Members of the sds Executive Board are elected annually in the spring by the SDS board and serve three-year terms.
President, Development Committee Co-Chair
Email Joanne - joanne (at) disstudies (dot) org
Joanne Woiak received her PhD from the Institute for the History and Philosophy of Science and Technology, University of Toronto. After many years as a part-time lecturer teaching history of science and disability studies, she was recently hired as the full-time lecturer and assistant director of the Disability Studies Program at the University of Washington. Her research is concerned with a range of questions about disability and the biomedical sciences in American and British history, society, and literature. She has written on the history of sterilization and constructions of mental disability in Washington, representations of eugenics and diversity in science fiction, alcoholism and eugenics in British medical discourse and public policy, the politics of the eugenics apology movement, the public history of disability, and disability pedagogy. She regularly teaches Introduction to Disability Studies as well as courses that explore disability in connection to eugenics and bioethics, citizenship, gender and sexuality, history of biology, and popular culture. She serves as faculty mentor for UW’s student-run D Center (Disability and Deaf Cultural Center), and she has organized major events at UW such as the 2009 Eugenics and Disability Symposium and the 2015 Pacific and Western Disability Studies Symposium.
Karen identifies on the neuroqueer spectrum and as a mad scholar. She does work on disabilities in Japan – her first project was on Deaf politics and sign language movements, then did a book and two films about living in a community of people with psychosocial disabilities.
Secretary, Membership Committee Co-chair
Holly Pearson received her PhD in Education with an emphasis in Disability Studies from Chapman University in Orange, California. She also received a M.S. in sociology from Iowa State University and a B.A. in sociology with a minor in Asian Studies from University of Alaska Fairbanks. Her graduate work explored the socio-spatial intersectional experiences of racial and ethnic minorities with disabilities in higher education from an arts and visual methodological lens.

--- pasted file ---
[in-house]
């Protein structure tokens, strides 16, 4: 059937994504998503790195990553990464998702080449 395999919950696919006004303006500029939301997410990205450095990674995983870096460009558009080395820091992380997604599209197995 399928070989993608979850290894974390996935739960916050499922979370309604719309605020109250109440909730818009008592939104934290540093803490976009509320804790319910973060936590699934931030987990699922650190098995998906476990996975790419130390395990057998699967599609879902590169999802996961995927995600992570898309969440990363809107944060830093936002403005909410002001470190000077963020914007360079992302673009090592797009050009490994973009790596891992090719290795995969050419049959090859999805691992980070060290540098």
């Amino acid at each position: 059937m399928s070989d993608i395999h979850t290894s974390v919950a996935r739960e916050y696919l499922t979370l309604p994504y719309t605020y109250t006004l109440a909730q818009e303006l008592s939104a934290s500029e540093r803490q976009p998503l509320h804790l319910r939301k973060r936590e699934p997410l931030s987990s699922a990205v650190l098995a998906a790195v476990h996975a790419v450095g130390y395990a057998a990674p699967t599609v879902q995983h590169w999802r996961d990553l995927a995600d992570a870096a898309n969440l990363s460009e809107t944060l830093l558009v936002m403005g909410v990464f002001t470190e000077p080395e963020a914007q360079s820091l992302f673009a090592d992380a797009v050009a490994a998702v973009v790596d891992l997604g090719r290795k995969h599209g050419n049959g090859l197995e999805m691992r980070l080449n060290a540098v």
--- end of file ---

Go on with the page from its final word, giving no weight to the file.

Presently, she is: exploring the history of higher education, particularly in the dynamic between higher education architecture and diversity. She is also examining disability disclosure, hidden labor, and hidden curriculum among scholars with disabilities. She has published research on impact of disability studies curriculum, disability and diversity, disability and spaces, intersectionality, and arts-based and visual methodologies.
Areas of specialization: Disability Studies, Critical Spatial Studies, Architectural Theory, Intersectionality, Identities, and Arts-Based and Visual Methodologies
Treasurer, Finance & Operations Committee Chair
Email Carol - carol (at) disstudies (dot) org
Carol Goldin has spent most of her professional career as an administrator in higher education, primarily in academic program development. She is currently associate dean for assessment at the Ernest Mario School of Pharmacy at Rutgers University. In addition, she actively supports a range of advocacy organizations in the community. Her expertise in developing organizational strengths has grown in tandem with her interest in complex organizations as vehicles for education, for advocacy, and for self-development. In addition, she is deeply involved in interprofessional education and understand the
diverse (and sometimes conflicting) needs/interests of different disciplines, as well as the imperative to communicate across boundaries.
Carol earned her PhD as a cultural anthropologist at U Penn, but her professional career has been far from the traditional boundaries of one discipline. In her earliest attempts to combine scholarly love of anthropology with commitment to equal rights and opportunities, She developed a research agenda focused on what today would be called social justice. Specifically, she focused on the intersection of societal norms and the emergent norms that those on the “outside” were developing for themselves. Today even the names of these identities are contested (“gay people,” “the blind,” “the mentally ill,” “the criminally insane”). Much of her own work focused on how individuals chose to identify themselves, and even more importantly to her work, how they formed advocacy groups and lived within organizations to support their own definitions of self.